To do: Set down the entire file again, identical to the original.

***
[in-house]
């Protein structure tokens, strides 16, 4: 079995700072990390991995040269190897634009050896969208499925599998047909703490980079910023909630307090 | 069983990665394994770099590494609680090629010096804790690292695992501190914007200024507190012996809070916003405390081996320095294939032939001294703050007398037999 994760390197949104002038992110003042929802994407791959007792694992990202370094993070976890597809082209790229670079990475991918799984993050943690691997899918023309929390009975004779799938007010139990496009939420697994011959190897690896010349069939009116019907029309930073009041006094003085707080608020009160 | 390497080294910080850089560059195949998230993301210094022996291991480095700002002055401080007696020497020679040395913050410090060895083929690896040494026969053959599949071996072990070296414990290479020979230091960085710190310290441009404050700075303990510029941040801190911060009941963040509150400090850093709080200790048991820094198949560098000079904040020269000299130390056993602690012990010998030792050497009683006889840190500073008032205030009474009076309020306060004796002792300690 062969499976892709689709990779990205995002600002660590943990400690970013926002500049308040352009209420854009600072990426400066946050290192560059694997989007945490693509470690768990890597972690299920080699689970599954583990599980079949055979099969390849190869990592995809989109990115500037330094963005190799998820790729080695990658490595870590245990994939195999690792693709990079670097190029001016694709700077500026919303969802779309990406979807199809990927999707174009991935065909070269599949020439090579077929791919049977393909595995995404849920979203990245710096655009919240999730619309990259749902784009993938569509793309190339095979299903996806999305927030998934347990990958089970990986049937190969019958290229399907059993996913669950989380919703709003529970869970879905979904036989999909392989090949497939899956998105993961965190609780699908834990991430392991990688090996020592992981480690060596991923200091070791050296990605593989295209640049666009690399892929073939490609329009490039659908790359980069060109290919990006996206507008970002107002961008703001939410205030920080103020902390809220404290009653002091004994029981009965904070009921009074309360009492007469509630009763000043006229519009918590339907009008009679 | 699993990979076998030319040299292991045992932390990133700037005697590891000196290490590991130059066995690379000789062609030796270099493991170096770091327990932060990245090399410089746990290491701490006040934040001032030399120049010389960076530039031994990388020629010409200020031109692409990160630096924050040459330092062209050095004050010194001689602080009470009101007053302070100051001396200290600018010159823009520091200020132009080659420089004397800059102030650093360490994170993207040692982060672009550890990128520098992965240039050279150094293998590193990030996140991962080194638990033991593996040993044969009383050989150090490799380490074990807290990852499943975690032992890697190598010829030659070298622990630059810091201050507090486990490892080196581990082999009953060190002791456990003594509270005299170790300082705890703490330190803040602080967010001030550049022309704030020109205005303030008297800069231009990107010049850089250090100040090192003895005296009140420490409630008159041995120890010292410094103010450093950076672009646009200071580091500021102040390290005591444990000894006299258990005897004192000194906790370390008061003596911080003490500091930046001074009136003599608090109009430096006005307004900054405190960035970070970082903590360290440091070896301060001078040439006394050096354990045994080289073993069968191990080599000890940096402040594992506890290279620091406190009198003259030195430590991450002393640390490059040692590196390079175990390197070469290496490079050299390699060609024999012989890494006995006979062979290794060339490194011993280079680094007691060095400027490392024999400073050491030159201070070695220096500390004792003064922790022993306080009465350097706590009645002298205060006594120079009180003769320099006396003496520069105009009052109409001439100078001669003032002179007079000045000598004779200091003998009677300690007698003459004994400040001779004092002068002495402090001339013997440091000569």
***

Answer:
[in-house]
């Protein structure tokens, strides 16, 4: 079995700072990390991995040269190897634009050896969208499925599998047909703490980079910023909630307090 | 069983990665394994770099590494609680090629010096804790690292695992501190914007200024507190012996809070916003405390081996320095294939032939001294703050007398037999 994760390197949104002038992110003042929802994407791959007792694992990202370094993070976890597809082209790229670079990475991918799984993050943690691997899918023309929390009975004779799938007010139990496009939420697994011959190897690896010349069939009116019907029309930073009041006094003085707080608020009160 | 390497080294910080850089560059195949998230993301210094022996291991480095700002002055401080007696020497020679040395913050410090060895083929690896040494026969053959599949071996072990070296414990290479020979230091960085710190310290441009404050700075303990510029941040801190911060009941963040509150400090850093709080200790048991820094198949560098000079904040020269000299130390056993602690012990010998030792050497009683006889840190500073008032205030009474009076309020306060004796002792300690 062969499976892709689709990779990205995002600002660590943990400690970013926002500049308040352009209420854009600072990426400066946050290192560059694997989007945490693509470690768990890597972690299920080699689970599954583990599980079949055979099969390849190869990592995809989109990115500037330094963005190799998820790729080695990658490595870590245990994939195999690792693709990079670097190029001016694709700077500026919303969802779309990406979807199809990927999707174009991935065909070269599949020439090579077929791919049977393909595995995404849920979203990245710096655009919240999730619309990259749902784009993938569509793309190339095979299903996806999305927030998934347990990958089970990986049937190969019958290229399907059993996913669950989380919703709003529970869970879905979904036989999909392989090949497939899956998105993961965190609780699908834990991430392991990688090996020592992981480690060596991923200091070791050296990605593989295209640049666009690399892929073939490609329009490039659908790359980069060109290919990006996206507008970002107002961008703001939410205030920080103020902390809220404290009653002091004994029981009965904070009921009074309360009492007469509630009763000043006229519009918590339907009008009679 | 699993990979076998030319040299292991045992932390990133700037005697590891000196290490590991130059066995690379000789062609030796270099493991170096770091327990932060990245090399410089746990290491701490006040934040001032030399120049010389960076530039031994990388020629010409200020031109692409990160630096924050040459330092062209050095004050010194001689602080009470009101007053302070100051001396200290600018010159823009520091200020132009080659420089004397800059102030650093360490994170993207040692982060672009550890990128520098992965240039050279150094293998590193990030996140991962080194638990033991593996040993044969009383050989150090490799380490074990807290990852499943975690032992890697190598010829030659070298622990630059810091201050507090486990490892080196581990082999009953060190002791456990003594509270005299170790300082705890703490330190803040602080967010001030550049022309704030020109205005303030008297800069231009990107010049850089250090100040090192003895005296009140420490409630008159041995120890010292410094103010450093950076672009646009200071580091500021102040390290005591444990000894006299258990005897004192000194906790370390008061003596911080003490500091930046001074009136003599608090109009430096006005307004900054405190960035970070970082903590360290440091070896301060001078040439006394050096354990045994080289073993069968191990080599000890940096402040594992506890290279620091406190009198003259030195430590991450002393640390490059040692590196390079175990390197070469290496490079050299390699060609024999012989890494006995006979062979290794060339490194011993280079680094007691060095400027490392024999400073050491030159201070070695220096500390004792003064922790022993306080009465350097706590009645002298205060006594120079009180003769320099006396003496520069105009009052109409001439100078001669003032002179007079000045000598004779200091003998009677300690007698003459004994400040001779004092002068002495402090001339013997440091000569």